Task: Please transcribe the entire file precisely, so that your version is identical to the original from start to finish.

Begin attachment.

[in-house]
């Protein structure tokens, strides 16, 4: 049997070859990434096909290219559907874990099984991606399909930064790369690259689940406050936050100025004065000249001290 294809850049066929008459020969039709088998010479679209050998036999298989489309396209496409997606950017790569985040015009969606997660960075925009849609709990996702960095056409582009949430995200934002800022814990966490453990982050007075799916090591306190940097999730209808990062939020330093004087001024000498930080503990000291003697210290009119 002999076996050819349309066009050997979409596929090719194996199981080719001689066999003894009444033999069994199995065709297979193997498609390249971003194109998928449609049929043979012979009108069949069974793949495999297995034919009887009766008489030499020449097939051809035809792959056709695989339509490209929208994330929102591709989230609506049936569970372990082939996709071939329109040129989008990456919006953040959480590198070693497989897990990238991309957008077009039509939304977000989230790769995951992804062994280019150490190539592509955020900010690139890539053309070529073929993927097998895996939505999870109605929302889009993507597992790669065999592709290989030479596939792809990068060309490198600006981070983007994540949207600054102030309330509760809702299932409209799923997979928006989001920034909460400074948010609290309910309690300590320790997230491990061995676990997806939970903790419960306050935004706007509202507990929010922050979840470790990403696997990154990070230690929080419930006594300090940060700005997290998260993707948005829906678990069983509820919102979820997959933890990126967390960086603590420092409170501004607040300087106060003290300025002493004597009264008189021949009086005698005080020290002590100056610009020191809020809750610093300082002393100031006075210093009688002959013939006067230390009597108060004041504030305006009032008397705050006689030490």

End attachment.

[in-house]
């Protein structure tokens, strides 16, 4: 049997070859990434096909290219559907874990099984991606399909930064790369690259689940406050936050100025004065000249001290 294809850049066929008459020969039709088998010479679209050998036999298989489309396209496409997606950017790569985040015009969606997660960075925009849609709990996702960095056409582009949430995200934002800022814990966490453990982050007075799916090591306190940097999730209808990062939020330093004087001024000498930080503990000291003697210290009119 002999076996050819349309066009050997979409596929090719194996199981080719001689066999003894009444033999069994199995065709297979193997498609390249971003194109998928449609049929043979012979009108069949069974793949495999297995034919009887009766008489030499020449097939051809035809792959056709695989339509490209929208994330929102591709989230609506049936569970372990082939996709071939329109040129989008990456919006953040959480590198070693497989897990990238991309957008077009039509939304977000989230790769995951992804062994280019150490190539592509955020900010690139890539053309070529073929993927097998895996939505999870109605929302889009993507597992790669065999592709290989030479596939792809990068060309490198600006981070983007994540949207600054102030309330509760809702299932409209799923997979928006989001920034909460400074948010609290309910309690300590320790997230491990061995676990997806939970903790419960306050935004706007509202507990929010922050979840470790990403696997990154990070230690929080419930006594300090940060700005997290998260993707948005829906678990069983509820919102979820997959933890990126967390960086603590420092409170501004607040300087106060003290300025002493004597009264008189021949009086005698005080020290002590100056610009020191809020809750610093300082002393100031006075210093009688002959013939006067230390009597108060004041504030305006009032008397705050006689030490």